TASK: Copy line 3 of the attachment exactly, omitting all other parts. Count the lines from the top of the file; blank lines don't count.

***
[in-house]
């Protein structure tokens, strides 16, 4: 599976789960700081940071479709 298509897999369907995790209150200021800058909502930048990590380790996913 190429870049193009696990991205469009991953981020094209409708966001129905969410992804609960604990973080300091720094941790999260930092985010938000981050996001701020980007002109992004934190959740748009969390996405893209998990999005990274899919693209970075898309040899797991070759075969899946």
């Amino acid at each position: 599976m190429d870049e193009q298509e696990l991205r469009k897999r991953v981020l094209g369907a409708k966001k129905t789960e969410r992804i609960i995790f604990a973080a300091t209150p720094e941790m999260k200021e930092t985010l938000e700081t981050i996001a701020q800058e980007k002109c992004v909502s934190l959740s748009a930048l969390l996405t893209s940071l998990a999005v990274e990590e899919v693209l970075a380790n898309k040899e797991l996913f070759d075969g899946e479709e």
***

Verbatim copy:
């Amino acid at each position: 599976m190429d870049e193009q298509e696990l991205r469009k897999r991953v981020l094209g369907a409708k966001k129905t789960e969410r992804i609960i995790f604990a973080a300091t209150p720094e941790m999260k200021e930092t985010l938000e700081t981050i996001a701020q800058e980007k002109c992004v909502s934190l959740s748009a930048l969390l996405t893209s940071l998990a999005v990274e990590e899919v693209l970075a380790n898309k040899e797991l996913f070759d075969g899946e479709e």